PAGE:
14. Place one 3-foot picket across the two 2x4 pieces and aligned with what will be the bottom picket on the long sides and screw it into the 2x4 on each side; this piece will keep the long sides of the frame from bending outward as the soil pushes against it

I know that sounds like a lot, but it's really pretty easy.

Why are we using screws and putting the slats on the outside of the posts? Because that way if a slat (picket) should start to fail years later, we can easily replace the slat without tearing the whole thing apart. The screws should be strong enough to hold things together, but they're still easy to remove.

Step 2: Level Where the Bed Will Go

The ground where you put the raised bed doesn't have to be level, but the top of the raised bed should be.

The bed is intended to have the bottom edges of the side panels rest on the ground with the 2x4 and 4x4 posts set into the ground. If the ground was already flat, you just need to dig a little hole for each post. If it wasn't flat, spend some time leveling it first. Our garden happens to be on a fairly significant slope, so we cut into the dirt a little on the high end and built-up the low end.

Once things seem approximately level and holes have been dug for the posts, carry the frame over and place it in the desired spot. Again, use a tape measure to check the frame is still square. Use a level, like the one shown in the photo, to check the tops of the side panels for level. Where they are too low or too high, add or remove dirt. Also add/remove dirt to make the ground level match the bottom of the sides. You're done when all four side panel tops are level and there is no light showing through between the bottoms of the side panels and the the surrounding dirt.

Step 3: Line and Fill the Bed

The landscape fabric liner serves three purposes:

  • Prevent soil from washing through any small gaps between the Cedar pickets in the side panels
  • Protect the Cedar a bit, hopefully extending the life of the raised bed
  • Make it possible to replace a picket without all the soil falling out

In truth, we're really not sure the liner is necessary, nor are we sure it wouldn't be better to use a liner that isn't water permeable (e.g., a sheet of plastic). Our liner is a landscaping fabric that we've used for years to block weeds, and it's pretty durable. It also is four feet wide, so we actually folded it in half and double-lined the beds. We used a stapler to tack the liner to the sidewalls and let it overlap the ground under the raised bed by about 6" to help prevent soil blowing out under the bottom edge of the sidewalls, but we didn't completely seal the bottom. The liner also is cut to allow for the center bracing piece.

The frame gets filled with your choice of garden soil mix. We used a shovel to break-up the ground in the center of the frame a little to get a smoother transition to the soil mix in the frame. The actual soil mix we used was primarily 50% topsoil and 50% compost, but we augmented that with some peat moss to make the mix a bit lighter and aid in water retention. Each frame holds one cubic yard of soil, which literally weighs a ton, so we had a local contractor deliver five cubic yards to a pile near where we wanted our six raised beds and then used a shovel and a cart to move the soil into the frames, where we mixed-in the peat moss. You want the pile as close to the garden as you can get it, but dump tracks can't go on unstable land and can easily tear-up lawn, so plan carefully where you want a load dumped.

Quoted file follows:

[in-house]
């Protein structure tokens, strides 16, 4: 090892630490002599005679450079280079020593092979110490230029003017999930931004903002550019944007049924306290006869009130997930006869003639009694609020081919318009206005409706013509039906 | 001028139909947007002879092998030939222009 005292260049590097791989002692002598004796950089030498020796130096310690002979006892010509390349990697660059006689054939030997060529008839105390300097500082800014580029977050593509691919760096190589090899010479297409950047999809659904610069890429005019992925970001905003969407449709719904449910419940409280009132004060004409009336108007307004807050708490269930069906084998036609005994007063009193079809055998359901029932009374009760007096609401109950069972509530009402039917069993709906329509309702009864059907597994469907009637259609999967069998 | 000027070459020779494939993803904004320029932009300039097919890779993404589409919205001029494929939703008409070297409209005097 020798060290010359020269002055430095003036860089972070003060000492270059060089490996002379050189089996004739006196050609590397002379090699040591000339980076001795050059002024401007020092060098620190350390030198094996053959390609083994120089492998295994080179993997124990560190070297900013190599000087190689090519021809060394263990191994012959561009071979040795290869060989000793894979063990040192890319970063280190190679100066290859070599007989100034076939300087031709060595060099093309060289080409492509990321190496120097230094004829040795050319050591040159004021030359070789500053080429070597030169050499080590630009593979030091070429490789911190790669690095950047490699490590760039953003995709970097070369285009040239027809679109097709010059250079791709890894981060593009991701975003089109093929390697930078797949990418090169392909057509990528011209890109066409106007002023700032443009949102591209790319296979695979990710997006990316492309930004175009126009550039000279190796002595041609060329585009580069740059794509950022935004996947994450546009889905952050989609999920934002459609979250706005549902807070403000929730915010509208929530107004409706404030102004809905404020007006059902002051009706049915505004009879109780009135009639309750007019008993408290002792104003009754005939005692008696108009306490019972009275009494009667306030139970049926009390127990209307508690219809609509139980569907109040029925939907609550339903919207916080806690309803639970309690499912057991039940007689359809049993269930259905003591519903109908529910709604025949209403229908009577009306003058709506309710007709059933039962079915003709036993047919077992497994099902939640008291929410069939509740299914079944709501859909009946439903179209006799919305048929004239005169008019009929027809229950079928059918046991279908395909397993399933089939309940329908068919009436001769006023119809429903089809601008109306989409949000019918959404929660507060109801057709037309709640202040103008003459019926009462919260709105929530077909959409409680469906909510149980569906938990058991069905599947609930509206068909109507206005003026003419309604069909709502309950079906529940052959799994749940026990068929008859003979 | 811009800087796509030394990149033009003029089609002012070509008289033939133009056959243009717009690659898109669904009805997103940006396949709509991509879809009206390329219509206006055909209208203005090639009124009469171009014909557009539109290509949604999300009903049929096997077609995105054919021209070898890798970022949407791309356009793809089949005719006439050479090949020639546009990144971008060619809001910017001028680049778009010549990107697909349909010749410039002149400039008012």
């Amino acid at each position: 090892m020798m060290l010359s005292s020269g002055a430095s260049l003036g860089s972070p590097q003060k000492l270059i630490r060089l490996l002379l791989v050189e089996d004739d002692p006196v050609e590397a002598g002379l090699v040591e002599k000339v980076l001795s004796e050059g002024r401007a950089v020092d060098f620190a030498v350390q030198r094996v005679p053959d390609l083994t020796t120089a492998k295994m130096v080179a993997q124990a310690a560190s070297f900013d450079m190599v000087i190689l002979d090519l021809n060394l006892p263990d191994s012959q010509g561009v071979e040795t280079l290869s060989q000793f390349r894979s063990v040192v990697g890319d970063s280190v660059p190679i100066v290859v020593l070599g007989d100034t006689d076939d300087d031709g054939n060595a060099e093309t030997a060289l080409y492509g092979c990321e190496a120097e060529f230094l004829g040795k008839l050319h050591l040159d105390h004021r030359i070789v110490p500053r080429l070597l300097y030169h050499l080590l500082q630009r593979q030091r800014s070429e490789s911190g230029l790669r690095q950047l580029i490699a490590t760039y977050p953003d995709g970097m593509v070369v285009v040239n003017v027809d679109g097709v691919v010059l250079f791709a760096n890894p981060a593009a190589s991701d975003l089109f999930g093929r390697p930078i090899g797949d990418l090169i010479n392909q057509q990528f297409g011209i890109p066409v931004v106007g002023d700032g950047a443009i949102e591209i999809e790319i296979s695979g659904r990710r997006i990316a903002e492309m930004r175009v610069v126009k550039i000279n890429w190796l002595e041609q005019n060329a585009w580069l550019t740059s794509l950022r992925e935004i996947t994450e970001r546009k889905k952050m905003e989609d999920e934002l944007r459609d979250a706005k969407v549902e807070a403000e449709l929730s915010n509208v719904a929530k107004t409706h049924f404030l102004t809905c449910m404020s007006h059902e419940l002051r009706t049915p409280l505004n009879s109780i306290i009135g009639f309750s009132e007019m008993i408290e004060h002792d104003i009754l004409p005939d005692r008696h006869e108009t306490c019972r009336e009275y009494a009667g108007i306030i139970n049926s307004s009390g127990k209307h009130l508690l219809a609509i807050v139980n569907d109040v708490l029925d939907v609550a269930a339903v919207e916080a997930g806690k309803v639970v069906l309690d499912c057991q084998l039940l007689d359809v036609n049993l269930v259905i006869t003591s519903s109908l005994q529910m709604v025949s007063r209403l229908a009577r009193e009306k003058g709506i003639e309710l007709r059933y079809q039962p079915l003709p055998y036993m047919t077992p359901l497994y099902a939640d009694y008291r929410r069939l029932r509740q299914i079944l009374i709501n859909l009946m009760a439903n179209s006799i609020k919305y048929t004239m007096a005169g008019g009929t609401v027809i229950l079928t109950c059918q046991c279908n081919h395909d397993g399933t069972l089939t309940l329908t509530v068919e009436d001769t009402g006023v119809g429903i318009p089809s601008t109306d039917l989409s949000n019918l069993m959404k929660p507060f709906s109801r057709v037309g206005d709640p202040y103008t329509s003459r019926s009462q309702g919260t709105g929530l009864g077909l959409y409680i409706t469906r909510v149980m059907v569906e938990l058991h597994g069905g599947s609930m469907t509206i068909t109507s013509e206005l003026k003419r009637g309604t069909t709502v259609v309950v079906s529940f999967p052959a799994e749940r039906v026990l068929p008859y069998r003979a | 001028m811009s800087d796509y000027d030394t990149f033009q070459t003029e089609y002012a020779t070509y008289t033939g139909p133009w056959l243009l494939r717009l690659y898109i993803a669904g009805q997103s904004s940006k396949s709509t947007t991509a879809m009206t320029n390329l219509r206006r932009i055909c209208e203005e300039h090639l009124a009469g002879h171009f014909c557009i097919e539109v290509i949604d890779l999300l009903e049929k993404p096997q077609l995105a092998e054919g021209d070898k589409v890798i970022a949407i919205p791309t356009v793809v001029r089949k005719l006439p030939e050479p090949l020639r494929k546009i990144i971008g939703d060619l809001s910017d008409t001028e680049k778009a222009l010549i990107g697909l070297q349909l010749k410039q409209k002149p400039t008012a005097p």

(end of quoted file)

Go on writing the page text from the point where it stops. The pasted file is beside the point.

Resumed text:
You might also have noticed little black marks on the tops of the sidewalls. Those were placed at one foot intervals using a permanent marker to facilitate "square foot" gardening -- placing plants in equally-spaced square foot areas. Obviously, you can make such markings any time with whatever spacing (or other information, such as plant type) is useful to you. Typical spacing would be either three rows of 12x12" or two rows of 18x18" for things like tomato plants.

Step 4: Plumbing

You really don't want to be sprinkling raised beds in a way that gets the paths around them (and the wooden frame) wet. For that reason, and to save water in general, a soaker irrigation makes a lot more sense.

There are various soaker hoses and kits available. We decided to go with a 20 piece, 100 foot, soaker kit branded Flexon. It cost less than $30 and is enough to reasonably handle six beds... although we have our beds planted denser than usual, so we actually used 150 feet of soaker hose: 25 feet per 6x3 foot bed. This kit isn't really intended to water multiple disjoint beds without using a garden hose to each. However, that would have been awkward. Instead, we bought clear vinyl tubing of the same dimension (1/2" ID, 5/8" OD), which is compatible with the same fittings used in the kit, and used it to span between beds. It was surprisingly easy to cut the soaker hose and vinyl tubing to the desired lengths with scissors, push the cut ends into the plastic fittings in the kit, and route water to every plant. In case you're wondering how such wimpy push connections can possibly work, the answer is that soaker hoses require low pressure. In our kit, the pressure is dropped using a little disc with a hole in it to restrict the water flow where the kit is connected to a water supply -- hooking it up without that will do bad things.